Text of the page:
AB: So in terms of your current musical inspirations, you get a lot from these local guys?
MTK: Yeah man, shit these are the guys I spend most of my life with. As much as I love Coltrane, the dude’s been dead how many decades now? Every time I see Aaron Tokona I’m thinking about our conversations for a week, just digesting all the crazy shit he was talking about. And the same with Ricky Gooch, and Crete Haami. I ask Crete about his Maori studies degree he did, and he always has some interesting proverb that he talks about. These Wellington musos are intriguing personalities. People like Ricky and Aaron and Crete are the best Maori musicians alive to me, the best musicians in the country.
AB: Wu Tang’s RZA is someone you rate?
MTK: Oh man, look at what the guy’s achieved. You couldn’t say they aren’t the biggest hip-hop group in the world. On top of that he’s one of the savviest businessmen in the game. He’s just put out a movie, The Man With the Iron Fists, and he spent around $50,000 of his own money to go and hang out with Tarantino on the set of Kill Bill in Shanghai. And hung out for weeks, and learned how to direct and somehow gets the money together to make a kung-fu film. What a crazy and interesting dude, chess master.
AB: He was ahead of the game, with Ghost Dog, getting in to film composing as a way of making a living. For people like you as a musician and me as a writer everyone expects to get our shit off the internet without paying for it. It’s hard making a living as a musician these days?
MTK: It can be, yeah man if you’re gonna be a musician you should be a singer. It’ll probably get you more money in the long run, think Jamaicans had the right idea, only singers and producers. It’s a double-edged sword. I’m pretty thankful for my life on days like today and I can’t complain too much, it’s up to me to make it work and that’s what I intend on doing. I’ve got a couple of exciting production jobs in the pipeline, producing Ria Hall for example.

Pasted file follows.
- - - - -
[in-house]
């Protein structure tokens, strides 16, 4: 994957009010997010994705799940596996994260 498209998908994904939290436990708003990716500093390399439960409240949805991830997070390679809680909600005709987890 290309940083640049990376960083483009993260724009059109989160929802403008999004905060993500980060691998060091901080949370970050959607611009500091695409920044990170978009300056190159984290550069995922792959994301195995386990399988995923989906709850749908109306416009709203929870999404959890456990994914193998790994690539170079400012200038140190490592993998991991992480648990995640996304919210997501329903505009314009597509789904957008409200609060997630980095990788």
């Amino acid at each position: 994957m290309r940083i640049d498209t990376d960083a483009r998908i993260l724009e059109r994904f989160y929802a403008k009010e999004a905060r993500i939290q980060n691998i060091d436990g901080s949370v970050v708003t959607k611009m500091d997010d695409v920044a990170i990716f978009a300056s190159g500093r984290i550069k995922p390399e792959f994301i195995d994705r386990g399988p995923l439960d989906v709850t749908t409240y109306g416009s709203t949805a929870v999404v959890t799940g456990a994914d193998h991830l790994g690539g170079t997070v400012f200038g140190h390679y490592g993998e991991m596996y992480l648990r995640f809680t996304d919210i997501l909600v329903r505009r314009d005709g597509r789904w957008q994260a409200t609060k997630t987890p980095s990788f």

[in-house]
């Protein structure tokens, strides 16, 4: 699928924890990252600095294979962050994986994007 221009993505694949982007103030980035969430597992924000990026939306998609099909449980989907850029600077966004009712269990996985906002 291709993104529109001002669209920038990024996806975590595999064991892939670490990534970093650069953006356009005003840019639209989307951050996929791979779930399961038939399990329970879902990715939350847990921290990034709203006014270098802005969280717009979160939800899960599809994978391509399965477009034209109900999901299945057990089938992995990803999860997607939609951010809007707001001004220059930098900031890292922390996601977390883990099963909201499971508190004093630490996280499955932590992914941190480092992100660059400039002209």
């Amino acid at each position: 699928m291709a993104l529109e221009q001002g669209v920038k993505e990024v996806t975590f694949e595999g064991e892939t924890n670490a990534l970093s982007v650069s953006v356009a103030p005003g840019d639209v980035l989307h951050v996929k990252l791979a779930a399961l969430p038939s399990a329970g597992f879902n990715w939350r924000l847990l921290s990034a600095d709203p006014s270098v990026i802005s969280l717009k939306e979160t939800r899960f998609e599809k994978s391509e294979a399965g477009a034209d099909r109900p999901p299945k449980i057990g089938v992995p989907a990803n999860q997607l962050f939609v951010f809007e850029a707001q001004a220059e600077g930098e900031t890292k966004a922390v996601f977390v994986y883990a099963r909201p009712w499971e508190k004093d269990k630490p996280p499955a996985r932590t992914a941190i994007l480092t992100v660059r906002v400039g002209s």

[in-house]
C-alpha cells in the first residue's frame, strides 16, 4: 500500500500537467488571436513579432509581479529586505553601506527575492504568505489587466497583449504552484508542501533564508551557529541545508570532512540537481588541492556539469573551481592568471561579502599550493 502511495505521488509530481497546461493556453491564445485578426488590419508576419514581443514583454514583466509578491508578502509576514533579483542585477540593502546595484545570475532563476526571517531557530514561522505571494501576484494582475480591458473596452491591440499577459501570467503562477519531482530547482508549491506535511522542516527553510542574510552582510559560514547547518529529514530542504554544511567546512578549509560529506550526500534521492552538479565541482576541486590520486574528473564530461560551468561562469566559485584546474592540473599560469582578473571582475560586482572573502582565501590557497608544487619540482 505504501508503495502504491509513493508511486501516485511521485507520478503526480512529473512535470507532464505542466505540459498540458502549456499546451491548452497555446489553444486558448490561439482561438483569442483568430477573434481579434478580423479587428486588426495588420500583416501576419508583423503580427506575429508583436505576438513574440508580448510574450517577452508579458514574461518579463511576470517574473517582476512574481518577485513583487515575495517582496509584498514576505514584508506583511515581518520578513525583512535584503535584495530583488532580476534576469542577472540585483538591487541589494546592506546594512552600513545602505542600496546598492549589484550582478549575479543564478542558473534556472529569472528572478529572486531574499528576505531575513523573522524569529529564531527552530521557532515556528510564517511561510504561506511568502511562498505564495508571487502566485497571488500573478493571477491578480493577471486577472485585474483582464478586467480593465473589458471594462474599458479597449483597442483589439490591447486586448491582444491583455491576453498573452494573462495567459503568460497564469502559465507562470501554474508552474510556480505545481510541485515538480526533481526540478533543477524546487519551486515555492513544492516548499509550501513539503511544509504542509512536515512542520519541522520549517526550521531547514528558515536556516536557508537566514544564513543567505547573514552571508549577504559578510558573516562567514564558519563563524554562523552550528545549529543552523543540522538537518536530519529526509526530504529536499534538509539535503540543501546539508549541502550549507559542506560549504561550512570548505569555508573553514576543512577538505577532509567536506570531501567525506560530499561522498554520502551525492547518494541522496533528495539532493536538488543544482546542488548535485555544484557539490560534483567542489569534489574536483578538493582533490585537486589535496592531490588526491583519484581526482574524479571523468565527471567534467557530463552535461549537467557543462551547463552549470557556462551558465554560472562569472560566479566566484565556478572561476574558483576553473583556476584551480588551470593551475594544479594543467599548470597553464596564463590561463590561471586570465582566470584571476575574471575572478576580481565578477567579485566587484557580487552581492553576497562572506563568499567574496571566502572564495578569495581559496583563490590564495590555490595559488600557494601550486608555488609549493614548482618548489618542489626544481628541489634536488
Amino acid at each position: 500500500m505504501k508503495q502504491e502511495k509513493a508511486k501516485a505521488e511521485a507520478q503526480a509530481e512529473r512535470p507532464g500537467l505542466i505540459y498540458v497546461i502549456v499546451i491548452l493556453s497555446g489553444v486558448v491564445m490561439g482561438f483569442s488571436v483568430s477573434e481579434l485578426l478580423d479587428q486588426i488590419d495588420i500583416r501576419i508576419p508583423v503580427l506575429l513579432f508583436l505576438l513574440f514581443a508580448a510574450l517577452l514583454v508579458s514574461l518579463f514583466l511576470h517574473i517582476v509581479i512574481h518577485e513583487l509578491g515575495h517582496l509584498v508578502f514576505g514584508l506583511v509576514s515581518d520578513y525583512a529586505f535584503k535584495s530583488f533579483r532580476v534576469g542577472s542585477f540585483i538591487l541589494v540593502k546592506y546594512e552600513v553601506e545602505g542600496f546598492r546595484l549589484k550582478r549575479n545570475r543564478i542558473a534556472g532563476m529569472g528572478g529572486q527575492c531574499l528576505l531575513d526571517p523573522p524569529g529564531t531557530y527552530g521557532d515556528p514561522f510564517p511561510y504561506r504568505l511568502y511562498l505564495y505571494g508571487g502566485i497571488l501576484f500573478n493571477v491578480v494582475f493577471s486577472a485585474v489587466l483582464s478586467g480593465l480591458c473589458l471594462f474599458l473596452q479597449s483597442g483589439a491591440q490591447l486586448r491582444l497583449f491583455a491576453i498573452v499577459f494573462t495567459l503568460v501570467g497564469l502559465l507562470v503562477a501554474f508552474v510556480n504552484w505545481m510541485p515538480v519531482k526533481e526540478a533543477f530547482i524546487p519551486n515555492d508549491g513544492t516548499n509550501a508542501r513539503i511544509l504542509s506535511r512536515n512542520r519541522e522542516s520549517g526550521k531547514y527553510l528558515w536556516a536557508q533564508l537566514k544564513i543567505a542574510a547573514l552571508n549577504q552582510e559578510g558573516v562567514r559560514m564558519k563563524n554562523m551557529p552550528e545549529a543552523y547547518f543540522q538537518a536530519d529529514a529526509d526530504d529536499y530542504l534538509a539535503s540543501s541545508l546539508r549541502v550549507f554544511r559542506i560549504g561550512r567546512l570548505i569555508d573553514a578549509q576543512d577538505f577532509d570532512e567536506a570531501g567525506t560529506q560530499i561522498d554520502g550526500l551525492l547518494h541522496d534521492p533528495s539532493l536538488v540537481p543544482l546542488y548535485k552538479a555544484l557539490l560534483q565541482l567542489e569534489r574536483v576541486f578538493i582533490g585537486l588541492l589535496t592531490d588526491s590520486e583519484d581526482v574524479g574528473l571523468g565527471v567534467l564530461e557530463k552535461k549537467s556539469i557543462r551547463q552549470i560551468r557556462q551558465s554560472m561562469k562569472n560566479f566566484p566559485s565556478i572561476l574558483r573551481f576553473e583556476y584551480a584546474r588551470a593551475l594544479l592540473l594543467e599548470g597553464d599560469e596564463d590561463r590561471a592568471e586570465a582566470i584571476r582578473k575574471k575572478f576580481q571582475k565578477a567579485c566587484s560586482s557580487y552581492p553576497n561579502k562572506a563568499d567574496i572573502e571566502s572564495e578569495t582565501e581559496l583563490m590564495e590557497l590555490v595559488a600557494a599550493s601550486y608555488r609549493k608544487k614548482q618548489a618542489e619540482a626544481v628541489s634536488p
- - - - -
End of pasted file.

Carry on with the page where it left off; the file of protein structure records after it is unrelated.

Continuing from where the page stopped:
AB: Did you meet any New York rappers while you were in New York?
MTK: Haha no, but we did meet Gandalf, Sir Ian McKellan, and had a great dinner with him, if you want me to name drop.
AB: He is impressive.
MTK: I don’t know about his skills on the mic.
AB: He’s got some gravitas.
MTK: He cooks a pretty fucking good pasta. I met the guy who represents Wu Tang the brand and he was interesting. He said he went to law school to figure out how to break the law. I didn’t realise a lot of them are deeply religious.
AB: Your flattie Mike Fab enthuses about your fried chicken (and your dancing). What was your favourite rap album of last year?
MTK: I want to produce a rap album for Shabazz Palaces. The Black Up, lyrically that’s amazing. People are saying the Kendrick Lamar album. I think he’s quite a strange rapper, but there’s definitely some stuff on that album that I love. Watch the Throne had some great joints on it.
AB: I have to confess I’m a Kanye West fan.
MTK: Hell yeah man, there aren’t many more compelling rappers than him out and he happens to be the baddest producer as well.
AB: Have you seen him live?
MTK: Yeah the dude travels with like 30 ballet dancers, it’s crazy. I think he’s probably a pretty deep cat. As much as people say he’s annoying, you can’t put on a Kanye West track without being enthralled by it, for better or for worse. You can’t ignore the dude when he comes on the radio.
AB: He’s been putting out terrific, varied albums for a while. 808s & Heartbreak was resonating a lot for me after a winter travel romance ended.
MTK: My Beautiful Dark Twisted Fantasy is an incredible body of work. It’s hard to separate [single out] tracks on that record. Fuck he’s great.
AB: It was exciting being in New York?
MTK: Yeah man, it was at the end of our SXSW experience, and that was hectic, crazy; five days of traversing the town multiple times to get from this venue to that showcase to that showcase, 20 minutes of material, set up and go.